Presence of Vesicoureteral Reflux in the Graft Kidney Does Not Adversely Affect Long-Term Graft Outcome in Kidney Transplant Recipients

Presence of Vesicoureteral Reflux in the Graft Kidney Does Not Adversely Affect Long-Term Graft Outcome in Kidney Transplant Recipients

Presence of Vesicoureteral Reflux in the Graft Kidney Does Not Adversely Affect Long-Term Graft Outcome in Kidney Transplant Recipients S. Lee, H.H. Mo...

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Presence of Vesicoureteral Reflux in the Graft Kidney Does Not Adversely Affect Long-Term Graft Outcome in Kidney Transplant Recipients S. Lee, H.H. Moon, T.-S. Kim, Y. Roh, S. Song, M. Shin, J.M. Kim, C.H.D. Kwon, J.-W. Joh, S.-K. Lee, W.S. Huh, H.Y. Oh, and S.-J. Kim ABSTRACT Introduction. We studied the incidence of vesicoureteral reflux (VUR) in the graft kidney and its effect on the occurrence of urinary tract infection (UTI) and long-term graft function. Methods. We performed a retrospective analysis of 64 adult kidney transplant recipients based upon voiding cystourethrography at 12 months post-transplantation. Patients underwent analysis of survival, incidence of UTIs beyond 1 year, and graft function. Results. Thirty-seven male and 27 female patients in the study populations showed a mean age 42 years. VUR in the transplanted kidney at 12 months post-transplant occurred among 78.1% (50/64) of subjects: grade I (n ¼ 6), grade II (n ¼ 30), or grade III (n ¼ 14) reflux. Patients followed for a median 61 months (range 44e74s) showed 11 cases of UTIs in 9 subjects. There were no significant differences in clinical characteristics or incidence of, UTIs according to the presence or severity of VUR (P ¼ .81) or the Serum creatinine and estimated glomerular filtration rate values at 12, 36, 48, or 60 months post-transplantation. Conclusions. VUR present in 78.1% of patients after kidney transplantation affected neither graft functions or graft survival. The incidence of UTI did not differ according to the presence of VUR.

V

ESICOURETERAL REFLUX (VUR) is the abnormal movement of urine from the bladder into the ureter or kidney. VUR frequently observed in kidney transplantation (KT) may relate to the occurrence of adverse events such as urinary tract infection (UTI). However, several authors have reported varying results regarding the overall incidence of VUR in this setting. Also, there is controversy as to whether the presence of VUR in the graft has detrimental effects on its function and outcome.1e3 In this study, we performed voiding cystourethrography (VCUG) on KT recipients displaying normal graft function at 12 months, seeking to study the incidence of VUR as well as its impact on the occurrence of UTI and on long-term graft function. PATIENTS AND METHODS Patient Characteristics From April 2005 to January 2007, the 266 patients who underwent KT for end-stage renal disease were followed regularly in the outpatient clinic. At 12 months they were assessed for inclusion in the study, for VUR evaluation by VCUG namely age above 18 years 0041-1345/13/$esee front matter http://dx.doi.org/10.1016/j.transproceed.2013.08.057 2984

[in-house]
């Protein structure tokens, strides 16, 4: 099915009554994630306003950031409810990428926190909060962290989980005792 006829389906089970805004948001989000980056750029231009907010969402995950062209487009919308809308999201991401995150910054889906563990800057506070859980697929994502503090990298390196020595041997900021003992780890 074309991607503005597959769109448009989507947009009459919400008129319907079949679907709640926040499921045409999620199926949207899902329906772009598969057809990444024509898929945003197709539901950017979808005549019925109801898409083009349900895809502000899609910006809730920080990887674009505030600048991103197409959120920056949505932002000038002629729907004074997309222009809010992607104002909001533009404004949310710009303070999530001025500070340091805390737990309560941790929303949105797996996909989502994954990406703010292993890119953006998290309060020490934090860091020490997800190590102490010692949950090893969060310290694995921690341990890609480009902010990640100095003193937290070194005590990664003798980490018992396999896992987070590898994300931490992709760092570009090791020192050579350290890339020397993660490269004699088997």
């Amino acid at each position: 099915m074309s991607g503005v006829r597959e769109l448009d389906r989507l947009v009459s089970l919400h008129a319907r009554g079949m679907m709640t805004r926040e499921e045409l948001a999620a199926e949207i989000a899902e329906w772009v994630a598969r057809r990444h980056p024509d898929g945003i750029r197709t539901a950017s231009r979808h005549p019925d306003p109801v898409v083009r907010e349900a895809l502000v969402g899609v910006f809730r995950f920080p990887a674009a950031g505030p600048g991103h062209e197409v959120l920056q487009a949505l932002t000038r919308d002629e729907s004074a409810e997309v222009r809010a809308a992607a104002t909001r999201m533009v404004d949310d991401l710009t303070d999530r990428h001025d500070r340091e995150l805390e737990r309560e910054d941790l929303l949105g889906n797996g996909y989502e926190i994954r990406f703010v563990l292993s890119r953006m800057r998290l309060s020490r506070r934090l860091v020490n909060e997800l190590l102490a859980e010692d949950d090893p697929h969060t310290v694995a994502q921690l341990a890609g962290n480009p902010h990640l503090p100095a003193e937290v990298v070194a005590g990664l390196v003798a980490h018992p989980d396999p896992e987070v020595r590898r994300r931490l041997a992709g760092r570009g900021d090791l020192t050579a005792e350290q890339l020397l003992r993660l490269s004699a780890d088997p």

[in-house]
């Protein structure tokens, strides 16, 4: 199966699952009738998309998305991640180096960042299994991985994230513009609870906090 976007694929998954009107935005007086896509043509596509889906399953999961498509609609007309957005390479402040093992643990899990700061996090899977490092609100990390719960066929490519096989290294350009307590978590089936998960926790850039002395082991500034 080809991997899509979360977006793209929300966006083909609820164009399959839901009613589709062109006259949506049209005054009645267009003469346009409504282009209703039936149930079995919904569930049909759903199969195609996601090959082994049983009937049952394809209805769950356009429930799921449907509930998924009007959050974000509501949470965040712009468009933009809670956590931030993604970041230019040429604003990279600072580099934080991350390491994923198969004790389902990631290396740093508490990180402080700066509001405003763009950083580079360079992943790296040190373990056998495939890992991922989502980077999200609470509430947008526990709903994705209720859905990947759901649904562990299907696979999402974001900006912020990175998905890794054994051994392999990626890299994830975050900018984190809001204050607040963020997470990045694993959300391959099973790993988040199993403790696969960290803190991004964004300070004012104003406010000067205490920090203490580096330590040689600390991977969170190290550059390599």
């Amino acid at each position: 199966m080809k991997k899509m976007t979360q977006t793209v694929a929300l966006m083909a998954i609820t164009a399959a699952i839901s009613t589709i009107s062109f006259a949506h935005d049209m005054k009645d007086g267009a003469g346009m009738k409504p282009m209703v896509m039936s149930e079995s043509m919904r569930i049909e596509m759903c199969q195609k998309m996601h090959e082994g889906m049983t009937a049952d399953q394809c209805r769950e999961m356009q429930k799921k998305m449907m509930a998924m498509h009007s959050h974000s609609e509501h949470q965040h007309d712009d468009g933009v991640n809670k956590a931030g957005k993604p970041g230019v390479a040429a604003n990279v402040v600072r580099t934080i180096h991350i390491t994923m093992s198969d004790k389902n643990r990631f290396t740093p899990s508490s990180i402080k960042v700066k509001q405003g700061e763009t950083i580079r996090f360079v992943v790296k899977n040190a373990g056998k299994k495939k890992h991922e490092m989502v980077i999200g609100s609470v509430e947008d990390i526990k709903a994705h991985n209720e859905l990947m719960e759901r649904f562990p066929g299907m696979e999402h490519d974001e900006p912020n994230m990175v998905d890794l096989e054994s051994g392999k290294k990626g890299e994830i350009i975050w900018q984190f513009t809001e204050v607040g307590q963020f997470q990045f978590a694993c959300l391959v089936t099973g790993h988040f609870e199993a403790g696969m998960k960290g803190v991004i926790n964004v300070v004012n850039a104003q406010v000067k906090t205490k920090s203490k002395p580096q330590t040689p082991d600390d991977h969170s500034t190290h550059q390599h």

and presence of stable graft function. Patients were excluded if they had experienced a UTI during the first post-transplant year. Patients who gave written informed consent were included in the study. If the patient did not have evidence of an ongoing UTI, VCUG was performed to identify the presence of VUR in the transplanted kidney. VCUG was ultimately performed on 64 individuals. No prophylactic antibiotics were prescribed before or after VCUG. This cohort was followed for patient and graft survivals, UTI incidence and graft function, as assessed by serum creatinine

From the Department of Surgery (S.L., H.H.M., T.-S.K., Y.R., S.S., M.S., J.M.K., C.H.D.K., J.-W.J., S.-K.L., S.-J.K.) and Department of Medicine (W.S.H., H.Y.O.), Samsung Medical Center, Sungkyunkwan University School of Medicine, Seoul, Korea. Address reprint requests to Sung-Joo Kim, MD, PhD, Department of Surgery, Samsung Medical Center, Sungkyunkwan University School of Medicine, 50 Irwon-dong, Gangnamgu, Seoul 135- 710, Korea. E-mail: [email protected]

Crown Copyright ª 2013 Published by Elsevier Inc. All rights reserved. 360 Park Avenue South, New York, NY 10010-1710 Transplantation Proceedings, 45, 2984e2987 (2013)

PRESENCE OF VESICOURETERAL REFLUX

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Table 1. Patient Characteristics Characteristics, n (%)

Gender Male Female Age (y, mean  SD) Graft type Living donor Deceased donor PRA 2nd KT HLA mismatch Vesicoureteral reflux No reflux Grade I Grade II Grade III

n ¼ 64

37 (57.8) 27 (42.2) 42  12 49 (76.6) 15 (23.4)

14 6 30 14

(21.8) (9.5) (46.9) (21.8)

SD, standard deviation; PRA, panel-reactive antibody; KT, kidney transplantation; HLA, human leukocyte antigen.

and estimated glomerular filtration rate (eGFR), which was calculated by the Modification of Diet in Renal Disease formula. The presence of UTI was routinely assessed at each visit to the outpatient clinic. UTI was considered to be present when >105 colony-forming units of a single organism were cultured from a midstream urine or when the clinical and urine laboratory data suggested an infection no microbiologic isolation followed by complete resolvation with antibiotic therapy.4 Treatment with empirical antibiotics was begun as soon as UTI was clinically suspected; The regimen was adjusted based upon urine culture results. Reconstruction of the continuity of the urinary tract during kidney transplantation was performed using the extravesical LichGregoir ureteroneocystostomy, technique. This study was approved by our Institutional Review Board.